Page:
Pokemon Go represents a tremendous security threat. As with all tremendous threats, it can also be your greatest opportunity.
I have to admit that Pokemon Go took me by surprise. I had no idea why people just told me they were going out for no apparent reason. Younger people were more blatant, but it was not until early this week that I realized that it was a phenomenon that was impacting the workplace.
People of all ages, including your coworkers, are playing at record rates. Most important, they are bringing the app into the workplace, and using it on cellphones that also access work related information. It is a significant security vulnerability.
[ ALSO ON CSO: Experts say Pokémon Go exposes players to security and privacy risks ]
That being said, it means that awareness programs are at the front and center to protect corporate assets. At the same time, you can also appear to be the champion for the workers. Security awareness might never be more welcome. Even if people think the app is “stupid”, frequently they have family members or other loved ones playing the game.
People hear about malicious apps spoofing the actual Pokemon Go app. They hear about the app tracking them and having access to all of their data. They hear about people being mugged and finding dead bodies. People are excited, but they are concerned. This is your time to shine.
All security programs, led by the security awareness team, should immediately create information about the security concerns, and what to do about them.
Clearly, there is a focus on mobile device security, but there are also issues concerning privacy, password security, and safety. For this reason, I recommend that you create tip sheets for distribution to all employees. Possible content to include would be:
- Ensure that you only download the official Pokemon Go app
- Ensure that your cellphone operating system is up to date
- As the app preferably uses Google accounts for authentication and tracking, consider creating a Google account just for that purpose
- Ensure that your password is strong
- Review app permissions, and remove as many permissions as possible
- Consider installing anti-malware software on your cellphone
- Be aware of the potential for crime
- Remain alert. Carelessness will cause more injuries than crime
- Never drive while playing the game
- Most important, if your organization uses Google apps, clearly state that employees should never use their corporate account for Pokemon Go or any other games.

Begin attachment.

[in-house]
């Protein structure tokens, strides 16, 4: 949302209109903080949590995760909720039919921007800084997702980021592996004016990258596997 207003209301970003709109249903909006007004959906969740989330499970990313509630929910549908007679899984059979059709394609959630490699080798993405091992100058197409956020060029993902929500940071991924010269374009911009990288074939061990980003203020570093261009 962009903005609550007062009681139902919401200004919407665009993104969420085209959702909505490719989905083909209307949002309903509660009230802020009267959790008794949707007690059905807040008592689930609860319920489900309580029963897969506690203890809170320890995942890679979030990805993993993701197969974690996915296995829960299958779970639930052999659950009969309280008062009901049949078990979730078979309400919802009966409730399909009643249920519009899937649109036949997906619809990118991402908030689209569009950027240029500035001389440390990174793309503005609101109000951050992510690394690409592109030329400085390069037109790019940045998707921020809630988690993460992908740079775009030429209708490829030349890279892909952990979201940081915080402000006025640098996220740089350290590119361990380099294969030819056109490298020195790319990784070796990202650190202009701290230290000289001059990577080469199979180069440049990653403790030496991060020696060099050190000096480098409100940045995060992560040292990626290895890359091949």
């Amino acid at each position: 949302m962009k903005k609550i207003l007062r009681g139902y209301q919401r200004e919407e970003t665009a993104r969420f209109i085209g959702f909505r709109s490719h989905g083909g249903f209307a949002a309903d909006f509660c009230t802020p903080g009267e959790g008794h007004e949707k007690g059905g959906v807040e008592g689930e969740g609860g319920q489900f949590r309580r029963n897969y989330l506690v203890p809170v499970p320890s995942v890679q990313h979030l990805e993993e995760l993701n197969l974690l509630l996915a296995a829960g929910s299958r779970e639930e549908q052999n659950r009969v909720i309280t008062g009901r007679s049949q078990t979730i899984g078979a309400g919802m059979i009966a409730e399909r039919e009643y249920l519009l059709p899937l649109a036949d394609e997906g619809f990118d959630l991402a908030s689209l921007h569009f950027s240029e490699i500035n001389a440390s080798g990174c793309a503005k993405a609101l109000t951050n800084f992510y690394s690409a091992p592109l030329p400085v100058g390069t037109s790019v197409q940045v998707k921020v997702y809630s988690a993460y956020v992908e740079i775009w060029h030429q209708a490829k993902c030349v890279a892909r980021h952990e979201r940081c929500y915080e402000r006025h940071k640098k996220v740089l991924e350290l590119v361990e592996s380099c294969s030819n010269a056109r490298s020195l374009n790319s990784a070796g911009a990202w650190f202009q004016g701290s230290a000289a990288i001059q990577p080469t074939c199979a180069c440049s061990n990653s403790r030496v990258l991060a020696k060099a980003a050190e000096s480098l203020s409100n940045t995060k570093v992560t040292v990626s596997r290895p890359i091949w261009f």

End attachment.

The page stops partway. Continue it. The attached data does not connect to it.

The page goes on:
You may want to provide references to additional resources for mobile device management, creating a strong password, and other relevant issues. Providing contact information for the security team would be welcome. In defining the additional resources, consider that many people may want to share the information with their friends and family, so avoid using links and resources that are only available on your intranets.
It is a unfortunately extremely likely that some of your employees will eventually compromise information due to downloading malware on their mobile devices. It is guaranteed that the productivity of many employees will be impacted by the game. You can warn people about these issues, but you do not have ultimate control of them. You can however take advantage of the situation, and seem like their protector, and more than their overseer.
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Personally, I am impressed by the business success of the game. I am also impressed that the gamification success. Pokemon Go would be a considered a huge gamification success for corporate wellness programs given how it encourages people to exercise. A companion article will be published shortly that highlights the true gamification principles used in Pokemon Go, and how it differs than most self-proclaimed gamification programs.
From a security perspective, Pokemon Go, itself, is as security nightmare. It is a productivity nightmare. However, you can take advantage of the situation and use it to highlight the importance of practicing good security behaviors. Don’t let a great opportunity go to waste.
Ira Winkler, CISSP is president of Secure Mentem and can be contacted at http://www.securementem.com
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